Every time Ben Olsen steps onto the practice field, he knows he can still play. No doubt about it.
While his gait remains hampered by the scarred ankles that ultimately cut short his playing career, the former D.C. United midfielder still showcases the crisp passing and aggressive tackling that helped make him one of the most celebrated players in club history, even bagging the occasional highlight-reel goal as well.
“Then I wake up the next morning,” Olsen said with a wry smile, “and have trouble walking down the stairs.”
It’s not conventional coaching, for sure. Then again, it’s safe to say convention isn’t what the United front office expected out of the 34-year-old when it made him the youngest coach in MLS after the organization’s tumultuous 2010 campaign.
Although United came back from a franchise-worst 6-20-4 mark to go 9-13-12 in Olsen’s first full season, the team still missed the playoffs for the fourth straight year. As he puts it, “I’ve still got a lot to learn.”
It’s an on-the-job education that will resume Saturday, when United host Sporting Kansas City at RFK Stadium to kick off their season.
“It’s a pretty consuming job, but it’s also very enjoyable in the way I’m still in the locker room, still a part of the team,” Olsen said. “There’s really nothing that substitutes that, the feeling of working together and getting results. I’d like to have that feeling a lot more this year.”
A special relationship
Olsen debuted for United in 1998 as a tireless, floppy-haired winger out of the University of Virginia, earning Rookie of the Year honors. Fierce on the field with humbled charisma off it, he quickly became a fan favorite. Once the need for countless ankle surgeries largely robbed him of his signature speed, Olsen reinvented himself as a gritty defensive midfielder, leaning on his fiery leadership, positional savvy and on-the-ball smarts.
When all was said and done, the physically unassuming 5-foot-8 player from Middletown, Pa., won two MLS Cups, in 1999 and 2004, claiming the Most Valuable Player trophy for the first triumph. Internationally, he represented the United States at the 2000 Olympics in Sydney and the 2006 World Cup in Germany.
“As a player, he got accepted real quick for all the qualities that I think now make him a great coach,” said Thomas Rongen, United’s coach from 1999 to 2001. “He was honest, hard-working, had great respect toward the game and opponents and teammates, and a very keen understanding of how to lead by example.”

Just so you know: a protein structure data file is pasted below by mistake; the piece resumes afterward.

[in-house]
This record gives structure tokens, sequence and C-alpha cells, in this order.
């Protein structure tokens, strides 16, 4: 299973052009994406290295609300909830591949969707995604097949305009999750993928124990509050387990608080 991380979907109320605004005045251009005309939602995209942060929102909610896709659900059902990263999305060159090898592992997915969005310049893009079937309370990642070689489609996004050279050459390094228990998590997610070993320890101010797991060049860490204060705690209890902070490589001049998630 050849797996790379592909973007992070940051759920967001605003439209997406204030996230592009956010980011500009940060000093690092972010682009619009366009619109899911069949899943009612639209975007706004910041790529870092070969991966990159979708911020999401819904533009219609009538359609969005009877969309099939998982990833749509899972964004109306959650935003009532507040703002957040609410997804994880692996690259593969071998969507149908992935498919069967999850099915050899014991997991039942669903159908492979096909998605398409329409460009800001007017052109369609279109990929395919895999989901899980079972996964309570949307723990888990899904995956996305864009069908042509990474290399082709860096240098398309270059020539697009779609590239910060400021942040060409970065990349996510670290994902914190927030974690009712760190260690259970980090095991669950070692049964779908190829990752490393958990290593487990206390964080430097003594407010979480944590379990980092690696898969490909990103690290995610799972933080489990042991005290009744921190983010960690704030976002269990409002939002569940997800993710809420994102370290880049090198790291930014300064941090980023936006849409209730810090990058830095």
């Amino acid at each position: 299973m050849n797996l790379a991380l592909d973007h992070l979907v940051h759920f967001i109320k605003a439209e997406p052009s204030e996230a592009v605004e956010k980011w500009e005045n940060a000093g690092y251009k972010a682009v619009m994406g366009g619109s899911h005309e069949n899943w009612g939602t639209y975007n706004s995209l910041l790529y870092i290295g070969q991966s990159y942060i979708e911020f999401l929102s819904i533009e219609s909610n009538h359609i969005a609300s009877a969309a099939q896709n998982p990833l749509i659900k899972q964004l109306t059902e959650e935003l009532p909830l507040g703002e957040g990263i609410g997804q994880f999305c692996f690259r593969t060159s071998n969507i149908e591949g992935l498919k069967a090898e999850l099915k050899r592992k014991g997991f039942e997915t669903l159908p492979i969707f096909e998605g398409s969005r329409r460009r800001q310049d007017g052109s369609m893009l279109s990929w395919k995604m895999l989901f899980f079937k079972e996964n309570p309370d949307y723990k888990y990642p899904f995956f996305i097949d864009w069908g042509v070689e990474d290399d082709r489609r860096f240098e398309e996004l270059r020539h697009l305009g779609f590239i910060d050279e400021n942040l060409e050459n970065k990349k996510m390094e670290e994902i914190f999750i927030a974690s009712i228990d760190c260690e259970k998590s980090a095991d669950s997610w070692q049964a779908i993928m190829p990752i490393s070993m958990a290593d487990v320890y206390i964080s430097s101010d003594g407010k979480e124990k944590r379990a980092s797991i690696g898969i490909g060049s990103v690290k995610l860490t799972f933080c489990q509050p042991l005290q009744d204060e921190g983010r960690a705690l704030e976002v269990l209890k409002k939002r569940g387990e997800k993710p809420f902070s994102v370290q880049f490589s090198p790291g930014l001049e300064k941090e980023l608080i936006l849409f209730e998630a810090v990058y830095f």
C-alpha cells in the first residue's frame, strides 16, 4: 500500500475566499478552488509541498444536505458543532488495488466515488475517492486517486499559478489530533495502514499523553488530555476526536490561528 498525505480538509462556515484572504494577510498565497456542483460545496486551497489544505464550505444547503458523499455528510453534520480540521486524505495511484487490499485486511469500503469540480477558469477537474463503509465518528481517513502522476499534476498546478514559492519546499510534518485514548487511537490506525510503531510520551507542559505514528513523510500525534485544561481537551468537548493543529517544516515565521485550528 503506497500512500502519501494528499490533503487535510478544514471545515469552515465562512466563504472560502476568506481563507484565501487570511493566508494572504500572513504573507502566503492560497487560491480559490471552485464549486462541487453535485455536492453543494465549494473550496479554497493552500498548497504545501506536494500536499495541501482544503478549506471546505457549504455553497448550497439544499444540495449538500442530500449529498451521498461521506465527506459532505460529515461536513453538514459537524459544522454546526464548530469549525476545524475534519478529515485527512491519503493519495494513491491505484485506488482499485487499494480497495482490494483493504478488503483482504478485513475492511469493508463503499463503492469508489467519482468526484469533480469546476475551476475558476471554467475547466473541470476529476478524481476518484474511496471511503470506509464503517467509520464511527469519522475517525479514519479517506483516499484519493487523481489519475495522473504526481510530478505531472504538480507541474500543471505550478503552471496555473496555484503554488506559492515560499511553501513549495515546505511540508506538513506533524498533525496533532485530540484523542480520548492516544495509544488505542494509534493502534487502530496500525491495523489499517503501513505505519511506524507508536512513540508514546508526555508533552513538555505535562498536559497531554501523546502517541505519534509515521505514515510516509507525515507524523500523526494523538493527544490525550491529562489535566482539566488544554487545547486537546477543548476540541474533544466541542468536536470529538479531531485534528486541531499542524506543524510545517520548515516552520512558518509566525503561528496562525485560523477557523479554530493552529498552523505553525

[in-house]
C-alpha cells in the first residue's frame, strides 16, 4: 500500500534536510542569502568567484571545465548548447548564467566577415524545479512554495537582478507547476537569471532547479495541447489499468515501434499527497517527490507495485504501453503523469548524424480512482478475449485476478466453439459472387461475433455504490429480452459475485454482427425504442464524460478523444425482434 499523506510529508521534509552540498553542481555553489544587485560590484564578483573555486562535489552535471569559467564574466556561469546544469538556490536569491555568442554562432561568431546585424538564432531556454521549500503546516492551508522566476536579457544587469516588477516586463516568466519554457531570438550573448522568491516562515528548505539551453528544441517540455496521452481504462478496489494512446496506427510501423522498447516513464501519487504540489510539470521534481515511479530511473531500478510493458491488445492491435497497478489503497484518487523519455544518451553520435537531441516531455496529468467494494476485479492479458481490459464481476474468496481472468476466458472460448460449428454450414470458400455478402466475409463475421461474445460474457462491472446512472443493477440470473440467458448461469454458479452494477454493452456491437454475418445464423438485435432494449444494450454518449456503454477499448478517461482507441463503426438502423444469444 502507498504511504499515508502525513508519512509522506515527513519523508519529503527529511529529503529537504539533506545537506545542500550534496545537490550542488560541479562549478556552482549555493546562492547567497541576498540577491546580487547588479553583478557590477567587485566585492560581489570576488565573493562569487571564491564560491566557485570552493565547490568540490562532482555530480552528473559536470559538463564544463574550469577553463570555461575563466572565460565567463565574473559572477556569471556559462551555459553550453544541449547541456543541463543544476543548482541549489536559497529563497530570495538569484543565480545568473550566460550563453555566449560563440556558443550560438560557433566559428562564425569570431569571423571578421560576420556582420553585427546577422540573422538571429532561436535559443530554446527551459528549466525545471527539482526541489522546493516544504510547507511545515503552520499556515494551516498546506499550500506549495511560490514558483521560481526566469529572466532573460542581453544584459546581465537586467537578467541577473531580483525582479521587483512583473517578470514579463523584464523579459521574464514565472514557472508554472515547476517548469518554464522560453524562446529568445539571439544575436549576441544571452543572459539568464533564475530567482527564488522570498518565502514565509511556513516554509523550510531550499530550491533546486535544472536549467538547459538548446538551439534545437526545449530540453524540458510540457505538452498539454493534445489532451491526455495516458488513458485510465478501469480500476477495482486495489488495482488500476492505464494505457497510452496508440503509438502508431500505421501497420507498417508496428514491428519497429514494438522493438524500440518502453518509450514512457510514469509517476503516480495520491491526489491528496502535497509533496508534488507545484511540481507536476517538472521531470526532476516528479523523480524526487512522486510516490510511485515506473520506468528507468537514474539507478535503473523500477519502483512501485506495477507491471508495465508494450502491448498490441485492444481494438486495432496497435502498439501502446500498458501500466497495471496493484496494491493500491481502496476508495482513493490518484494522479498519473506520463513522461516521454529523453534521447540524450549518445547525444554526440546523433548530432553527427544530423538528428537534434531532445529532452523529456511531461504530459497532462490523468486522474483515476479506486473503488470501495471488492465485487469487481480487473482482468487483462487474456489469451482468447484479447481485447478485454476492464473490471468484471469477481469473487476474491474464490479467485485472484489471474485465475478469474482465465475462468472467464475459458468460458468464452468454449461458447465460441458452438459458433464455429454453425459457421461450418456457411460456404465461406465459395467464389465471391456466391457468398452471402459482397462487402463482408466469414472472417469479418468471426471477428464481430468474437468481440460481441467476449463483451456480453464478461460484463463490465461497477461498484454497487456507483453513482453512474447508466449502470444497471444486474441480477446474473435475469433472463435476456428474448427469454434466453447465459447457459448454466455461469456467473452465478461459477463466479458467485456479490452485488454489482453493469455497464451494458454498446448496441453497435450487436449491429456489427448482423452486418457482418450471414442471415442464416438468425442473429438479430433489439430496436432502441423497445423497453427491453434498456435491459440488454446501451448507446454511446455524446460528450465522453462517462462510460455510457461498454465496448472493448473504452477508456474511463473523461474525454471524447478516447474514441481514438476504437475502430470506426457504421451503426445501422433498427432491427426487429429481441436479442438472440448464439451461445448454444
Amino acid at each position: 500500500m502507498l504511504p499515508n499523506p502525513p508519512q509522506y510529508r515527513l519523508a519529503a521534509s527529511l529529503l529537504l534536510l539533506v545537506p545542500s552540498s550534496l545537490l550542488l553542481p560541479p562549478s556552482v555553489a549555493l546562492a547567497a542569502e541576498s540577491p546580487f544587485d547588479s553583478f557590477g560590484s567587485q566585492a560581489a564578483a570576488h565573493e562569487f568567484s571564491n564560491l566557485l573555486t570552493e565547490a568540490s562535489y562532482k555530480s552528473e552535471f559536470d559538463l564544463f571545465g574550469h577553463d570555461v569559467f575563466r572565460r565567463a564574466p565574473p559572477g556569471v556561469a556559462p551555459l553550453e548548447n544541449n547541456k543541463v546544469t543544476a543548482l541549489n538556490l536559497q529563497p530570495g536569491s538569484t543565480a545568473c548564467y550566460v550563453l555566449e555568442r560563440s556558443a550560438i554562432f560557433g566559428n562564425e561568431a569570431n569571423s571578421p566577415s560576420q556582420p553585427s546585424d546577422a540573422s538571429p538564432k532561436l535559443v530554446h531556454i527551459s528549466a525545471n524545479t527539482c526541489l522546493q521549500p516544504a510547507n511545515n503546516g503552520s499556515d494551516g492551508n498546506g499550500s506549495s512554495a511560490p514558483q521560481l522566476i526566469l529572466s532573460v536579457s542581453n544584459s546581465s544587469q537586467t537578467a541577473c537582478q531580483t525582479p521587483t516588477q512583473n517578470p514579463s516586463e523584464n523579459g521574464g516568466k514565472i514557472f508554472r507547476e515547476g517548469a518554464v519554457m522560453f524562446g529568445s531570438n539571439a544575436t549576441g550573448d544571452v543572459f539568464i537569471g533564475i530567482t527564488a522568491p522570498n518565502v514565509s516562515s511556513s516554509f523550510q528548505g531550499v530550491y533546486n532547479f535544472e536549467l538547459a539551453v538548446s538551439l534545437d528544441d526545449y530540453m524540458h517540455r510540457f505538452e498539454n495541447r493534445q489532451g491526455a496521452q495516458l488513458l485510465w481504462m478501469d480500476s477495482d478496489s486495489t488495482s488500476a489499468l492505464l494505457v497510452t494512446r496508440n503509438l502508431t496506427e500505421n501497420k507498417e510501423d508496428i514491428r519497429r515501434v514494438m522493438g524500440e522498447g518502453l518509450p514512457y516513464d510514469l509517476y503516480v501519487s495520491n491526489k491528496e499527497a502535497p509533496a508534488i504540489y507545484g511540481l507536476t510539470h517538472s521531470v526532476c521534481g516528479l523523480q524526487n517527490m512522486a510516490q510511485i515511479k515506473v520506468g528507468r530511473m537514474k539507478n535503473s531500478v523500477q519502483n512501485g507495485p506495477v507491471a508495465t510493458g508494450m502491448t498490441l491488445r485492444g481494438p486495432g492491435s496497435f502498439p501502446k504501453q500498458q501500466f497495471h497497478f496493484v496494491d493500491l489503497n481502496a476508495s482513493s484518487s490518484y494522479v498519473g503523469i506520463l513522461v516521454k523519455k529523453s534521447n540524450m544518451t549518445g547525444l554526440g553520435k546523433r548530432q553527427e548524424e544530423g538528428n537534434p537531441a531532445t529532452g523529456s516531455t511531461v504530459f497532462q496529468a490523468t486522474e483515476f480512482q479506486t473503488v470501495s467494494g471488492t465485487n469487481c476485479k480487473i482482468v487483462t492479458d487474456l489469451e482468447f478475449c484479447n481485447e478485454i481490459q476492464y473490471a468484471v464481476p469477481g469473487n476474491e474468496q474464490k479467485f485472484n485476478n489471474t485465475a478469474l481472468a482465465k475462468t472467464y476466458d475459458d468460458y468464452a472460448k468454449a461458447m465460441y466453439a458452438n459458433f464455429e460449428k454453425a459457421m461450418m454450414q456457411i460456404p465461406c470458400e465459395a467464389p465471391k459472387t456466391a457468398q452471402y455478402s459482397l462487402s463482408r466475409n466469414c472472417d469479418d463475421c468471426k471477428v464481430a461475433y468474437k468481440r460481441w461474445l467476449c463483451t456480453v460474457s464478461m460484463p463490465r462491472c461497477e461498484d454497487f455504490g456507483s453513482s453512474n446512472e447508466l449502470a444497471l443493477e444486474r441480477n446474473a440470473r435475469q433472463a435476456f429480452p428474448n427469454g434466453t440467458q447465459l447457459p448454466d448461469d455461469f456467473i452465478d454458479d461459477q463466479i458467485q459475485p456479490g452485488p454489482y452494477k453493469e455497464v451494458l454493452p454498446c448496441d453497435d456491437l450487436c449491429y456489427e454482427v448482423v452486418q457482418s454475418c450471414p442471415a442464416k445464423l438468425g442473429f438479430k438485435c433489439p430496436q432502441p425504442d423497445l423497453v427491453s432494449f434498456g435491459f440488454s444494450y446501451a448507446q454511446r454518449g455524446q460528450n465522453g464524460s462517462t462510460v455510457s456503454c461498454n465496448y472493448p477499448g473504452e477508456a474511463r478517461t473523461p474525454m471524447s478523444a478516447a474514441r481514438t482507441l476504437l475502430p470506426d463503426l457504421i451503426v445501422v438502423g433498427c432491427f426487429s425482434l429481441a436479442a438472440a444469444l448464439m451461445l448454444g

After his retirement in November 2009, Olsen became an assistant under new coach Curt Onalfo. Following a 3-12-3 start, however, Onalfo was dismissed the subsequent August. Looking to invigorate a frustrated fan base, United gave the reins to the ever-popular Olsen on an interim basis, just eight months after he hung up his boots.
“It was always in the back of my mind,” Olsen said of the transition to a coaching career. “When I came on board [as an assistant], my vision was of a couple years of really learning the craft. That wasn’t my path.”
While the results only marginally improved, it was clear in the team’s energy that Olsen’s heart had rubbed off on his players. At season’s end, he was handed the full-time gig. For all the statistics and accolades Olsen compiled in 12 years patrolling the D.C. midfield, it was the intangibles that made him a cult hero among the United faithful — or, as they have now declared themselves, “Olsen’s Army” — and a fitting candidate to right the club’s ship.
“He knows how to make an atmosphere where guys want to fight and challenge themselves and challenge their teammates,” goalkeeper Bill Hamid said. “You saw that as a player, and now you see it as a coach.”